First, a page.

The king, the baron, a celebrity & hunting “sportsmanship”

From ANIMAL PEOPLE, November 2006:
The Russian business daily Kommersant on
October 19, 2006 published a written allegation
by Vologda region deputy hunting chief Sergei
Starostin that a “good-natured and joyful bear”
named Mitrofan was in August 2006 taken from his
home at a local holiday resort, “generously fed
vodka mixed with honey,” and “pushed into a
field” where “His Highness Juan Carlos of Spain
took him out with one shot.”
The king, 68, “neither hunted with
Russian President Vladimir Putin nor killed a
bear,” a palace spokesperson told Paul Haven of
Associated Press. Haven noted that the
Kommersant account never mentioned Putin.

Vologda governor Vyacheslav Pozgalyov’s
spokes-person Yevgenia Toloknova told Haven that
the governor had “set up a working group,
including a deputy governor and top environmental
protection officials, to look into the incident.”
The allegation involving King Juan Carlos
followed the October 2 disclosure for Spiegel
Television, of Germany, that a “world record”
600-pound red deer with 37 antler branches shot
in 2005 by the Baron Eberhard von
Gemmingen-Hornberg “was no roaring wild stag of
the Bulgarian beech forests,” as initial reports
declared, “but rather a tame, chocolate-loving
deer raised in an Austrian game reserve,”
summarized Independent Berlin correspondent Tony
Patterson. The deer had been fed calcium tablets
to enhance antler growth.
“The stag’s name was Burlei. He was
completely tame. Children liked to feed him
chocolate,” said his former owner, Rudolf
Pöttinger, on camera. Pottinger sold Burlei for
£13,500. The Baron von Gemmingen-Hornberg paid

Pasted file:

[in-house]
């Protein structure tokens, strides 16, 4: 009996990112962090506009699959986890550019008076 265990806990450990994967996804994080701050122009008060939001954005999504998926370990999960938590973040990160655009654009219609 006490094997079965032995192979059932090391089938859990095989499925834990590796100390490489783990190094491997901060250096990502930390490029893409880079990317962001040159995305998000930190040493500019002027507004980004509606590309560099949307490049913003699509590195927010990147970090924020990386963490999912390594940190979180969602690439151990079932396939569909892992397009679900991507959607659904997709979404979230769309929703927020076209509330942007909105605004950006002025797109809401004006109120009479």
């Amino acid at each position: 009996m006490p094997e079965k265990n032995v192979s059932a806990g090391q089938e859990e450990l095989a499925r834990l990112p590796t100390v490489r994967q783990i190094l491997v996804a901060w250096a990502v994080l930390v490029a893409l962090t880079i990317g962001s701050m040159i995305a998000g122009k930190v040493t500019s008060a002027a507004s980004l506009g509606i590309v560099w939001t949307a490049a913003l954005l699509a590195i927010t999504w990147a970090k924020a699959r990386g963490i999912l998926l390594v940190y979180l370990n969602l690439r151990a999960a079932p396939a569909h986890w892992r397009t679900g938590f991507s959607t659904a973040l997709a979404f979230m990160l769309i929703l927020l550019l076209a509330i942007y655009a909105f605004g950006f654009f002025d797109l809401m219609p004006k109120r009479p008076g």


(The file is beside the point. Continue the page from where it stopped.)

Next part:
the Etropole outfitting firm Elen Hunting £65,000
to shoot Burlei. The baron was unsuccessful in
an attempt to sue Elen Hunting, after his
“record” was annulled.
The incidents involving royalty hunting
in Eastern Europe echoed U.S. federal indictments
of country singer Troy Lee Gentry, 39, and
captive hunting facility owner Lee Marvin
Greenly, 46, on multiple charges resulting from
Gentry killing a captive-reared bear in October
“The government alleged that Gentry and
Greenly tagged a bear named Cubby, killed on
Greenly’s property,” in Sandstone, Minnesota,
called the Minnesota Wildlife Connection, “and
registered the animal as if killed from the wild
population. The false tagging would be a
violation of the federal Lacey Act,” wrote Tad
Vezner of the St. Paul Pioneer Press. “Gentry
allegedly bought the bear from Greenly for about
$4,650. The bear’s death was videotaped, and
the tape later edited so Gentry appeared to shoot
the bear with a bow and arrow in a ‘fair chase’
hunting situation,” continued Vezner. “The pair
then shipped the bear’s hide to a Kentucky
taxidermist, the indictment said.”
Gentry and Greenly could each receive a maximum
penalty of five years in federal prison and a
$20,000 fine if convicted–but Lacey Act
sentencing history indicates that they would
probably get much less.
In a comparable case, U.S. Magistrate
Carolyn S. Ostby, of Great Falls, Montana, on
October 8, 2006 fined Lin Torgerson, 30,
$2,500, ordered him to make $500 restitution,
and put him on probation for two years.
Not a licensed outfitter, Torgerson, of
Etheridge, Montana, arranged for a Pennsylvania
man and his 13-year-old son to obtain hunting
permits, illegally coordinate a deer hunt with
two-way radios, kill three deer while licensed
to kill just two, and have the trophy mounts
sent to their home.
The steepest Lacey Act penalties in
connection with trophy hunting of which ANIMAL
PEOPLE has record were issued in January 2006 by
Judge Richard Cebull and U.S. Magistrate Richard
Anderson, of Bozeman, Montana.
Cebull fined outfitter John Daniel McDonald, 38,
$50,000, and barred him from ever hunting or
outfitting again.
Anderson in the same case fined McDonald’s
clients Jeffrey Stuart Young, 46, and Frank
Earl Shulze, 57, of Santa Rosa, California,
$2,500 each; ordered them to make $16,300 and
$8,000 restitution, respectively; barred them
from hunting for five years and fishing for two
years; and placed them on two years probation.
The defendants are believed to have killed more
than 15 elk, among other animals.
Anderson also ordered Young and Schultz
to write apologies to Montana Fish, Wildlife, &
Parks investigators for accusing them of lying in
letters that Young and Schultz sent to
higher-ups, including then-Montana Governor Judy

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